Northern Ireland is bottom of cancer league table – it’s time to act says Queen’s University Belfast Professor Mark Lawler

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A new international study has shown that Northern Ireland is at the bottom of a league table for cancer plans and policies.

As such patients aren’t being diagnosed and treated quickly enough and cancer continues to be the Province’s biggest killer. Charities like Cancer Research UK along with scientific and clinical leaders have long been calling for improved cancer services here.

Cancer researcher Professor Mark Lawler from Queen’s University said there was a “critical need” to reform cancer services in Northern Ireland.

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He said: “The most recent cancer waiting times in Northern Ireland were the worst on record, with 62% of patients waiting longer than 62 days to start treatment for cancer following an urgent GP referral. This is 70% higher than pre-pandemic.

Cancer researcher Professor Mark Lawler from Queen’s UniversityCancer researcher Professor Mark Lawler from Queen’s University
Cancer researcher Professor Mark Lawler from Queen’s University

“We spend more on healthcare than anywhere else in the UK, but we tend to have poorer outcomes. Too often, it is not the amount that we spend but the way we spend it. We need to be strategic about healthcare spending in the places where it can make a real difference. For major killers such as cancer, the situation has become critical. Now, more than ever, we need to ensure that cancer is top of the health agenda in Northern Ireland.”

A new study by the International Cancer Benchmarking Partnership – a globally recognised expert group which is partnered with Cancer Research UK – looked at the relationship between consistency of cancer policy and improvements in five-year survival for seven cancers (colon, lung, oesophageal, ovarian, pancreatic, rectal and stomach) in 10 countries or jurisdictions across the world.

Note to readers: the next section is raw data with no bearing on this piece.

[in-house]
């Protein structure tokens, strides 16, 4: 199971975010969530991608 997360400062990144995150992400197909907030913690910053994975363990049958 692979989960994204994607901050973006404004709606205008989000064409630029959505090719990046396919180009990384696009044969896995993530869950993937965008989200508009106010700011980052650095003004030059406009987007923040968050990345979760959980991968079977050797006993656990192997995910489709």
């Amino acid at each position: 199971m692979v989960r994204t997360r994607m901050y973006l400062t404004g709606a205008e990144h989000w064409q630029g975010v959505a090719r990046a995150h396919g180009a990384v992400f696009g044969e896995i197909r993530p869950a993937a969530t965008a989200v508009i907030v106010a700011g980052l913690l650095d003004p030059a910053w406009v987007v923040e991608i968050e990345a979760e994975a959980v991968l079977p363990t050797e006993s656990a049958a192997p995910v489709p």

For six of the seven cancers studied, there was a correlation between consistent cancer control policies and better five-year survival for cancer patients over time. Denmark scored highest and had the highest increases in survival. Northern Ireland sits at the bottom of this league table, a situation not helped by having published only one cancer plan during the 20-year study period.

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"The findings for Northern Ireland are deeply concerning,” said Professor Lawler. “While a second cancer plan was finally published in Northern Ireland on March 22 this year, to date a budget has not been allocated and implementation has stalled, not helped by the current political deadlock in Northern Ireland. If the cancer plan is not funded and implemented as rapidly as possible, we risk further compromising the care of cancer patients in Northern Ireland.”

He added: “As Chair of the ICBP, a cancer researcher at Queen’s University Belfast and the lead for a number of significant pan-European cancer initiatives, I am particularly disappointed in drawing attention to our latest research and the poor performance of Northern Ireland. A decade ago, we highlighted how much Northern Ireland had improved, with, for example, the best outcomes for breast cancer in the UK and international recognition in cancer research.”

He said that if the political deadlock could be broken a cancer solution could be found with “quickly and decisive” action and learning from examples like Denmark: “We must be brave, ambitious and visionary, harnessing the talent in Northern Ireland in cancer care, research and innovation and cancer policy. And we must be honest with the people of Northern Ireland, benchmarking where we currently are and how we can improve."